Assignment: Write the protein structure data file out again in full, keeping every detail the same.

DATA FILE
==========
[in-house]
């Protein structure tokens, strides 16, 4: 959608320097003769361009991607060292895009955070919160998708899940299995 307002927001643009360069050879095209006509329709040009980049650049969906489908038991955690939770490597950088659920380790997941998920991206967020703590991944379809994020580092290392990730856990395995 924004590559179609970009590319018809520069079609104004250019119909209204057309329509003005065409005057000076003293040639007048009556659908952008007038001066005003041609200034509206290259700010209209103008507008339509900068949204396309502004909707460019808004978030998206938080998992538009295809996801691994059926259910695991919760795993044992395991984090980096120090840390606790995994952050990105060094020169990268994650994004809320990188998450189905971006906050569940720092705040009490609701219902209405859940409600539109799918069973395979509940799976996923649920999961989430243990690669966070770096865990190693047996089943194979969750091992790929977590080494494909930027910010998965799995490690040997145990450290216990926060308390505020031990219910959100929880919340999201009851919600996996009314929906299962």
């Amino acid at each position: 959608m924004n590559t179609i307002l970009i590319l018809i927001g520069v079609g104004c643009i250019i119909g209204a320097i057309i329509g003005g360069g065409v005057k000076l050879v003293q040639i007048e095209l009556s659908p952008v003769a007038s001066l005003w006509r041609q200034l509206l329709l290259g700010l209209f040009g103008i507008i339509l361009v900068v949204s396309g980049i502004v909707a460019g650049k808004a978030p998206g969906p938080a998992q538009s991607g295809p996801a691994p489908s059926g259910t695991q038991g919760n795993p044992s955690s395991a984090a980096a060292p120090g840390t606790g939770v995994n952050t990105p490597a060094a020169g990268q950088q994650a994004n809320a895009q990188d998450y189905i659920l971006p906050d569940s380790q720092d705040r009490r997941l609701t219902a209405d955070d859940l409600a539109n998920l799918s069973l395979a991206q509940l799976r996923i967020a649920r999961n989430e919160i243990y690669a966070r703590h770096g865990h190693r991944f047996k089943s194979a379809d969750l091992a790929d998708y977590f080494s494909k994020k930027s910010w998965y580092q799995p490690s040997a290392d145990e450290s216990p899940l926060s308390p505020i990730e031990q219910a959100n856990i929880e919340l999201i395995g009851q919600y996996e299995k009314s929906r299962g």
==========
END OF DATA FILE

[in-house]
């Protein structure tokens, strides 16, 4: 959608320097003769361009991607060292895009955070919160998708899940299995 307002927001643009360069050879095209006509329709040009980049650049969906489908038991955690939770490597950088659920380790997941998920991206967020703590991944379809994020580092290392990730856990395995 924004590559179609970009590319018809520069079609104004250019119909209204057309329509003005065409005057000076003293040639007048009556659908952008007038001066005003041609200034509206290259700010209209103008507008339509900068949204396309502004909707460019808004978030998206938080998992538009295809996801691994059926259910695991919760795993044992395991984090980096120090840390606790995994952050990105060094020169990268994650994004809320990188998450189905971006906050569940720092705040009490609701219902209405859940409600539109799918069973395979509940799976996923649920999961989430243990690669966070770096865990190693047996089943194979969750091992790929977590080494494909930027910010998965799995490690040997145990450290216990926060308390505020031990219910959100929880919340999201009851919600996996009314929906299962």
């Amino acid at each position: 959608m924004n590559t179609i307002l970009i590319l018809i927001g520069v079609g104004c643009i250019i119909g209204a320097i057309i329509g003005g360069g065409v005057k000076l050879v003293q040639i007048e095209l009556s659908p952008v003769a007038s001066l005003w006509r041609q200034l509206l329709l290259g700010l209209f040009g103008i507008i339509l361009v900068v949204s396309g980049i502004v909707a460019g650049k808004a978030p998206g969906p938080a998992q538009s991607g295809p996801a691994p489908s059926g259910t695991q038991g919760n795993p044992s955690s395991a984090a980096a060292p120090g840390t606790g939770v995994n952050t990105p490597a060094a020169g990268q950088q994650a994004n809320a895009q990188d998450y189905i659920l971006p906050d569940s380790q720092d705040r009490r997941l609701t219902a209405d955070d859940l409600a539109n998920l799918s069973l395979a991206q509940l799976r996923i967020a649920r999961n989430e919160i243990y690669a966070r703590h770096g865990h190693r991944f047996k089943s194979a379809d969750l091992a790929d998708y977590f080494s494909k994020k930027s910010w998965y580092q799995p490690s040997a290392d145990e450290s216990p899940l926060s308390p505020i990730e031990q219910a959100n856990i929880e919340l999201i395995g009851q919600y996996e299995k009314s929906r299962g």